A simulation of the extra costs and greater environmental impact applied to the automotive industry
The EU import tariff on raw aluminium was introduced, as we know, several decades ago to protect domestic primary aluminium production.
The spirit of the measure had precise motivations: safeguarding a certain independence in the supply of raw materials was important from a strategic perspective, and it was just as important, from an ethical standpoint, to contribute as much as possible to the extraction of environmental resources even with the consumption of local territory, with the corollary of being able to experiment, apply and spread best practices throughout the world.
The results obtained with the application of this tariff on raw materials were, however, disappointing if not detrimental. Unpredictable external events have certainly contributed, such as the sudden socio-economic changes which took place at a global level in recent years, but even just considering the 2008-2017 period, primary aluminium production in the EU fell by 30% with the loss of more than a quarter of production capacity. Without taking into account the likely closure of Alcoa’s smelter in San Ciprián (Spain), it is now estimated that there is a shortage of over 70% of primary aluminium requirements.
In the face of such a negative result with respect to the “protection” aims of the production system, there are unfortunately a series of further consequences both from an environmental and socio-economic standpoint which, albeit extremely significant, are normally overlooked in the debate on the effects of trade policy. However, an illustrative representation of these consequences may be offered by simulating what is happening in the concrete case of the automotive sector, that is, one of the most important sectors of modern economies.
The estimates elaborated in the two diagrams presented in Table 1 and Figure 1 show the amount of CO2 produced by the processing of raw aluminium required to produce the total number of vehicles manufactured in the EU in 2019 (source: Ducker), assuming four distinct scenarios according to the different CO2 content of raw aluminium. The four scenarios are built starting from the available data related to the production of primary aluminium in three different areas of the world (China, Gulf Area and Russia) and assuming the full use of secondary aluminium.
To verify which scenario is more likely, an estimate of the extra cost incurred by the automotive industry due to the presence of the tariff on raw aluminium, again calculated based on the average light metal content per car (source: Ducker), is shown in Figure 2 below. The calculation is based on the assumption that the entire extra cost incurred by aluminium downstream companies is “passed on” to industries further downstream.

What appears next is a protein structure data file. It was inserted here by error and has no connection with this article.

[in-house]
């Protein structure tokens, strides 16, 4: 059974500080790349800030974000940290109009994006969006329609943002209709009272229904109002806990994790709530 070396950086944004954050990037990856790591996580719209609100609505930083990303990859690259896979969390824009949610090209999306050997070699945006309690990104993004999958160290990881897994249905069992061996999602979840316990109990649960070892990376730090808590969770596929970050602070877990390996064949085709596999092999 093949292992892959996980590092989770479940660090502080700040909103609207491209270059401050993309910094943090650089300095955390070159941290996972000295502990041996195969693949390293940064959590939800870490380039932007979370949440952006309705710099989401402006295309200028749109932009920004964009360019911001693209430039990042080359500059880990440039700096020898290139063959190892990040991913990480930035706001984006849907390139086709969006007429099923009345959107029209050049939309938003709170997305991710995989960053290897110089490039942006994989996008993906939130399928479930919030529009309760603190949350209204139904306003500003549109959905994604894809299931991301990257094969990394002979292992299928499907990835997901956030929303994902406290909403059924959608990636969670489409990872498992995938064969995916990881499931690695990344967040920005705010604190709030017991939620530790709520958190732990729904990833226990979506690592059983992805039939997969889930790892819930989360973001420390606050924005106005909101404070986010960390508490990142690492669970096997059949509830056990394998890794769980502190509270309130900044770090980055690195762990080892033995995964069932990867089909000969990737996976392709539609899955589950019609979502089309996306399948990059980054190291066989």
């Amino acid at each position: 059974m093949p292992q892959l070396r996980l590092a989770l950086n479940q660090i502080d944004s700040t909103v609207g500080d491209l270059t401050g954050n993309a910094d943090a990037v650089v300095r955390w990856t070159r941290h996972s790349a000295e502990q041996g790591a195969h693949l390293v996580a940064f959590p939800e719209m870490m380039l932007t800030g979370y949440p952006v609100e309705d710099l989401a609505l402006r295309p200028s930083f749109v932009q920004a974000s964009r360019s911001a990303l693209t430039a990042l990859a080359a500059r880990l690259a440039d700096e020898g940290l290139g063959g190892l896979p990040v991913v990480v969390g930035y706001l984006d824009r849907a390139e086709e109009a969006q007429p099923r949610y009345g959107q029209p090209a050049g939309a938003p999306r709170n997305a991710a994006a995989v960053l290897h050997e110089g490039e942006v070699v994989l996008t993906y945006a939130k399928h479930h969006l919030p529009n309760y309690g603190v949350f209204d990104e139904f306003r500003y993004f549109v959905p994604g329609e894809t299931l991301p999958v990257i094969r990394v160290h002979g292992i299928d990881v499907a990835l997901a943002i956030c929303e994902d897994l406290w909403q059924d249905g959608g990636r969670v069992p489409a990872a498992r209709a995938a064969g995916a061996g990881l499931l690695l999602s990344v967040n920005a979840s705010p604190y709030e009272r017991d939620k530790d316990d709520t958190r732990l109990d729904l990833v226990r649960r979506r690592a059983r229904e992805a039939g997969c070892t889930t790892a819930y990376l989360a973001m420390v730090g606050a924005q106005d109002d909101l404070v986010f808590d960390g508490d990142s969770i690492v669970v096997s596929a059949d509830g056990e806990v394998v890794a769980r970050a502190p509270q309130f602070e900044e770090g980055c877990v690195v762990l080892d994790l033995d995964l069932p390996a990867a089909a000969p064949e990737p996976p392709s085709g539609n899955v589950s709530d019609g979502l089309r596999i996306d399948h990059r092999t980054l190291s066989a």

EU tariffs increase the carbon footprint of aluminium semis
If we therefore consider the extra cost generated by the presence of the tariff, it becomes clear how the market outcome in reality will tend towards the first of the four scenarios presented in Figure 1, that is, towards a scenario where raw aluminium with a high carbon content is used. This is due to the fact that the tariff generates an extra cost for companies active in the processing of aluminium semis (downstream) which, if they cannot increase the prices of their products proportionally, inevitably see their margins and therefore their survival space dwindle. Indeed, the possibility of pass-through can only be envisaged for the few companies with cutting-edge technologies not available outside the EU and which, in any case, are bound to be imitated (possibly at different speeds depending on the relative technological distance). In other cases, industries which are end users of aluminium semis will tend to favour low cost foreign suppliers.
Also the use of the second raw material, which sees its own market space increased thanks to the artificially higher price generated by the presence of the tariff on raw aluminium, can only be limited as the margins of competition based on price remain limited. In short, the overall result is that of having generated conditions which increase the likelihood that downstream industries will purchase aluminium semis from abroad or, if possible, create incentives to relocate production abroad, all without solving the environmental problem. What has been highlighted underlines the need, which can no longer be postponed, to overcome the sclerosis of the European institutions which, having embarked on a path (import tariff on raw material) in the past, have not so far been able to correctly perceive the profound changes which took place in the supply chain and around it, and to make reasonable changes to the path even when the one taken has clearly proved wrong.